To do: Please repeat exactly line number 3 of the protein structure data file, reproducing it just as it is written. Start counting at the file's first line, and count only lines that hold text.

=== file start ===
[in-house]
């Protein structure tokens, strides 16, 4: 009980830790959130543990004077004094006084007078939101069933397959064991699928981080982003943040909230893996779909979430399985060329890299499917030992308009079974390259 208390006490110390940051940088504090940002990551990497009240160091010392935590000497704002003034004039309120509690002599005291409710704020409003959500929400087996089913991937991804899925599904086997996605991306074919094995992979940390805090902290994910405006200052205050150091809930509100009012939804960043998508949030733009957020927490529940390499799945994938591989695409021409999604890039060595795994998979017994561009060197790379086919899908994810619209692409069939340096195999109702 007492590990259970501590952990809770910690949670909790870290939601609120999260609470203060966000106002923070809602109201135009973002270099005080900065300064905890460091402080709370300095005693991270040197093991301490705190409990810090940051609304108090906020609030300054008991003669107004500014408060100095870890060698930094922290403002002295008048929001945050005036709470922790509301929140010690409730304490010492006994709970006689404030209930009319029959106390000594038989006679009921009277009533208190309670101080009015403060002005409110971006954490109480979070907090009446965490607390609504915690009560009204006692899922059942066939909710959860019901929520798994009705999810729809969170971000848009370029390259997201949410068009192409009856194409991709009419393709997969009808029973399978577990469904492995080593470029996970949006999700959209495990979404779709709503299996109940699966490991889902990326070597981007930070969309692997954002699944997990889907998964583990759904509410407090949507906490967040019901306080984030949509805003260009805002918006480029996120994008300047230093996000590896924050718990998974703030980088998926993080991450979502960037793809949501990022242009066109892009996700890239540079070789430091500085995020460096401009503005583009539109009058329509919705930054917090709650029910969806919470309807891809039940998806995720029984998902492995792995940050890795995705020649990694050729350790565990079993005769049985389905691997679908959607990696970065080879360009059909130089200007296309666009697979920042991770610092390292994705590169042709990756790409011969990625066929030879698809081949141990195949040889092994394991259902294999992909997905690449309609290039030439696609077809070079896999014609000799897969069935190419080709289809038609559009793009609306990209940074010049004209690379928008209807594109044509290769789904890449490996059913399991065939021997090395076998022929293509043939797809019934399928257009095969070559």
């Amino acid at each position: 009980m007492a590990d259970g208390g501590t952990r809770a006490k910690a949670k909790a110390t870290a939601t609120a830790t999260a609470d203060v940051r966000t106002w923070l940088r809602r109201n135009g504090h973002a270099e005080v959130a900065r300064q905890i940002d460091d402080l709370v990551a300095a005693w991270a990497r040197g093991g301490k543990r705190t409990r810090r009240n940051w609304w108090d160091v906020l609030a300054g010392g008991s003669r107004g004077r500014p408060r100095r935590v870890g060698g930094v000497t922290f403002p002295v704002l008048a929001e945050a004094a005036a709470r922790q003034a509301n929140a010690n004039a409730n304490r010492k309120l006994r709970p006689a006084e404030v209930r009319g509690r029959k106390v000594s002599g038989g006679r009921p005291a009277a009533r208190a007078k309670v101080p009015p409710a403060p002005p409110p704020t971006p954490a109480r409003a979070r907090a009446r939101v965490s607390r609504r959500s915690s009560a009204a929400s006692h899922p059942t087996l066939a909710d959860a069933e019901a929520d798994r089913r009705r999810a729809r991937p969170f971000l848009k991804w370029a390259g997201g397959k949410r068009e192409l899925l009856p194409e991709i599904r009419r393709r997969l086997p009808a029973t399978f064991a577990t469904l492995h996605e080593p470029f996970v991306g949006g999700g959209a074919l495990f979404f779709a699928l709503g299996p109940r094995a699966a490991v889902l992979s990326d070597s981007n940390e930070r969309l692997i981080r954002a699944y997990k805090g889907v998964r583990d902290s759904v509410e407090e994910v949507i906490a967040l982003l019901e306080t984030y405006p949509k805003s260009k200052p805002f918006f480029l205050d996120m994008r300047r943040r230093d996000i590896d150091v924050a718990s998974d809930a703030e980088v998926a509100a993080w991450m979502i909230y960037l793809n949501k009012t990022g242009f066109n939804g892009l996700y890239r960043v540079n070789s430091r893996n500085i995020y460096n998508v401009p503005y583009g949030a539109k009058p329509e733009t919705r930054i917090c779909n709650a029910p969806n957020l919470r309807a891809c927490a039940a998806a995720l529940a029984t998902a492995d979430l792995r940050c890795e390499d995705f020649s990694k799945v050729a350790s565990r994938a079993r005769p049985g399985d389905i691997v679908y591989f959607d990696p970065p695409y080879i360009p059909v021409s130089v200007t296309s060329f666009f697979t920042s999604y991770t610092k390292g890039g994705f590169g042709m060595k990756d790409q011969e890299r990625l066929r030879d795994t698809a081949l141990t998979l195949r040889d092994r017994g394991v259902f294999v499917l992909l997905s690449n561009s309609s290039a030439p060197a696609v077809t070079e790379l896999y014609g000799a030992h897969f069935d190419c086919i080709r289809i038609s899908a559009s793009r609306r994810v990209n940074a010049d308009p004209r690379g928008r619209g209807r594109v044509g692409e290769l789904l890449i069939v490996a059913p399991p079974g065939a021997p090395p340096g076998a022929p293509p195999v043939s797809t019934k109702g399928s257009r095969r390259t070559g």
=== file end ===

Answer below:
């Amino acid at each position: 009980m007492a590990d259970g208390g501590t952990r809770a006490k910690a949670k909790a110390t870290a939601t609120a830790t999260a609470d203060v940051r966000t106002w923070l940088r809602r109201n135009g504090h973002a270099e005080v959130a900065r300064q905890i940002d460091d402080l709370v990551a300095a005693w991270a990497r040197g093991g301490k543990r705190t409990r810090r009240n940051w609304w108090d160091v906020l609030a300054g010392g008991s003669r107004g004077r500014p408060r100095r935590v870890g060698g930094v000497t922290f403002p002295v704002l008048a929001e945050a004094a005036a709470r922790q003034a509301n929140a010690n004039a409730n304490r010492k309120l006994r709970p006689a006084e404030v209930r009319g509690r029959k106390v000594s002599g038989g006679r009921p005291a009277a009533r208190a007078k309670v101080p009015p409710a403060p002005p409110p704020t971006p954490a109480r409003a979070r907090a009446r939101v965490s607390r609504r959500s915690s009560a009204a929400s006692h899922p059942t087996l066939a909710d959860a069933e019901a929520d798994r089913r009705r999810a729809r991937p969170f971000l848009k991804w370029a390259g997201g397959k949410r068009e192409l899925l009856p194409e991709i599904r009419r393709r997969l086997p009808a029973t399978f064991a577990t469904l492995h996605e080593p470029f996970v991306g949006g999700g959209a074919l495990f979404f779709a699928l709503g299996p109940r094995a699966a490991v889902l992979s990326d070597s981007n940390e930070r969309l692997i981080r954002a699944y997990k805090g889907v998964r583990d902290s759904v509410e407090e994910v949507i906490a967040l982003l019901e306080t984030y405006p949509k805003s260009k200052p805002f918006f480029l205050d996120m994008r300047r943040r230093d996000i590896d150091v924050a718990s998974d809930a703030e980088v998926a509100a993080w991450m979502i909230y960037l793809n949501k009012t990022g242009f066109n939804g892009l996700y890239r960043v540079n070789s430091r893996n500085i995020y460096n998508v401009p503005y583009g949030a539109k009058p329509e733009t919705r930054i917090c779909n709650a029910p969806n957020l919470r309807a891809c927490a039940a998806a995720l529940a029984t998902a492995d979430l792995r940050c890795e390499d995705f020649s990694k799945v050729a350790s565990r994938a079993r005769p049985g399985d389905i691997v679908y591989f959607d990696p970065p695409y080879i360009p059909v021409s130089v200007t296309s060329f666009f697979t920042s999604y991770t610092k390292g890039g994705f590169g042709m060595k990756d790409q011969e890299r990625l066929r030879d795994t698809a081949l141990t998979l195949r040889d092994r017994g394991v259902f294999v499917l992909l997905s690449n561009s309609s290039a030439p060197a696609v077809t070079e790379l896999y014609g000799a030992h897969f069935d190419c086919i080709r289809i038609s899908a559009s793009r609306r994810v990209n940074a010049d308009p004209r690379g928008r619209g209807r594109v044509g692409e290769l789904l890449i069939v490996a059913p399991p079974g065939a021997p090395p340096g076998a022929p293509p195999v043939s797809t019934k109702g399928s257009r095969r390259t070559g």